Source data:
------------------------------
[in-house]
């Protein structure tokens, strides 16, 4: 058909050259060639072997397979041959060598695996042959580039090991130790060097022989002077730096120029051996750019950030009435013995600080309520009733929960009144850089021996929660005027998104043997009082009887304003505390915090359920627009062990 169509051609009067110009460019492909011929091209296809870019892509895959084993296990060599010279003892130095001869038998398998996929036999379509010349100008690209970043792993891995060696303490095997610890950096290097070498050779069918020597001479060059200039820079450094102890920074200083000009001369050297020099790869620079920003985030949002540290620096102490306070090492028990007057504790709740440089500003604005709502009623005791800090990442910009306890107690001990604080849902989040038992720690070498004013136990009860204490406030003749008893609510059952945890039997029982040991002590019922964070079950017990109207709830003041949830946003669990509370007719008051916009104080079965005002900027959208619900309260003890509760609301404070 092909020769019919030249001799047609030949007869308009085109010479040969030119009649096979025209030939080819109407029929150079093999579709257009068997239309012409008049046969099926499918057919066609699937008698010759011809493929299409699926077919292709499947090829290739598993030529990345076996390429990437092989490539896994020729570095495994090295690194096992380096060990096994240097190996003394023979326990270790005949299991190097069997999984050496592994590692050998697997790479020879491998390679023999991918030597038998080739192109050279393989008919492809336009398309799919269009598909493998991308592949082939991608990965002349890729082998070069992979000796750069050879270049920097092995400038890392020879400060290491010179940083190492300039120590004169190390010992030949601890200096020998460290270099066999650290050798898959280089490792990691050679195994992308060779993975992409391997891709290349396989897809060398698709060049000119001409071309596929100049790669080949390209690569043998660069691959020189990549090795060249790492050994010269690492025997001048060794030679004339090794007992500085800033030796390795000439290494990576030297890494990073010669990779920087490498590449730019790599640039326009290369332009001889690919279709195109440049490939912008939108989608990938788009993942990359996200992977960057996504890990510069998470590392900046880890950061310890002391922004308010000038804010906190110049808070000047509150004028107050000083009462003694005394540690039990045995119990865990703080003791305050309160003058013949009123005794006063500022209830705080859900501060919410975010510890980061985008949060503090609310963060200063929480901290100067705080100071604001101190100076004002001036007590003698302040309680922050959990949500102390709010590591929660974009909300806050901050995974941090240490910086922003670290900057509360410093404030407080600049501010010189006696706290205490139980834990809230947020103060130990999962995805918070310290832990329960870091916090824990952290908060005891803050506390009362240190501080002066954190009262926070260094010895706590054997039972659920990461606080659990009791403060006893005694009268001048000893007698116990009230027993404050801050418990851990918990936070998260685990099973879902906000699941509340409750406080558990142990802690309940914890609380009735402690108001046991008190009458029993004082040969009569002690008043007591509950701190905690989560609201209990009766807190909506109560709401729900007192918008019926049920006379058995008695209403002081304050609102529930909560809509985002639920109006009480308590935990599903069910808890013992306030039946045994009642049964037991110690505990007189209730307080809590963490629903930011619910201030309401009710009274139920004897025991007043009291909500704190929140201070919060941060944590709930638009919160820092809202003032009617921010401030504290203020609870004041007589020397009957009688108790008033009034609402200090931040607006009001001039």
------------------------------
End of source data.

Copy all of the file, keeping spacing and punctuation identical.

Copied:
[in-house]
């Protein structure tokens, strides 16, 4: 058909050259060639072997397979041959060598695996042959580039090991130790060097022989002077730096120029051996750019950030009435013995600080309520009733929960009144850089021996929660005027998104043997009082009887304003505390915090359920627009062990 169509051609009067110009460019492909011929091209296809870019892509895959084993296990060599010279003892130095001869038998398998996929036999379509010349100008690209970043792993891995060696303490095997610890950096290097070498050779069918020597001479060059200039820079450094102890920074200083000009001369050297020099790869620079920003985030949002540290620096102490306070090492028990007057504790709740440089500003604005709502009623005791800090990442910009306890107690001990604080849902989040038992720690070498004013136990009860204490406030003749008893609510059952945890039997029982040991002590019922964070079950017990109207709830003041949830946003669990509370007719008051916009104080079965005002900027959208619900309260003890509760609301404070 092909020769019919030249001799047609030949007869308009085109010479040969030119009649096979025209030939080819109407029929150079093999579709257009068997239309012409008049046969099926499918057919066609699937008698010759011809493929299409699926077919292709499947090829290739598993030529990345076996390429990437092989490539896994020729570095495994090295690194096992380096060990096994240097190996003394023979326990270790005949299991190097069997999984050496592994590692050998697997790479020879491998390679023999991918030597038998080739192109050279393989008919492809336009398309799919269009598909493998991308592949082939991608990965002349890729082998070069992979000796750069050879270049920097092995400038890392020879400060290491010179940083190492300039120590004169190390010992030949601890200096020998460290270099066999650290050798898959280089490792990691050679195994992308060779993975992409391997891709290349396989897809060398698709060049000119001409071309596929100049790669080949390209690569043998660069691959020189990549090795060249790492050994010269690492025997001048060794030679004339090794007992500085800033030796390795000439290494990576030297890494990073010669990779920087490498590449730019790599640039326009290369332009001889690919279709195109440049490939912008939108989608990938788009993942990359996200992977960057996504890990510069998470590392900046880890950061310890002391922004308010000038804010906190110049808070000047509150004028107050000083009462003694005394540690039990045995119990865990703080003791305050309160003058013949009123005794006063500022209830705080859900501060919410975010510890980061985008949060503090609310963060200063929480901290100067705080100071604001101190100076004002001036007590003698302040309680922050959990949500102390709010590591929660974009909300806050901050995974941090240490910086922003670290900057509360410093404030407080600049501010010189006696706290205490139980834990809230947020103060130990999962995805918070310290832990329960870091916090824990952290908060005891803050506390009362240190501080002066954190009262926070260094010895706590054997039972659920990461606080659990009791403060006893005694009268001048000893007698116990009230027993404050801050418990851990918990936070998260685990099973879902906000699941509340409750406080558990142990802690309940914890609380009735402690108001046991008190009458029993004082040969009569002690008043007591509950701190905690989560609201209990009766807190909506109560709401729900007192918008019926049920006379058995008695209403002081304050609102529930909560809509985002639920109006009480308590935990599903069910808890013992306030039946045994009642049964037991110690505990007189209730307080809590963490629903930011619910201030309401009710009274139920004897025991007043009291909500704190929140201070919060941060944590709930638009919160820092809202003032009617921010401030504290203020609870004041007589020397009957009688108790008033009034609402200090931040607006009001001039």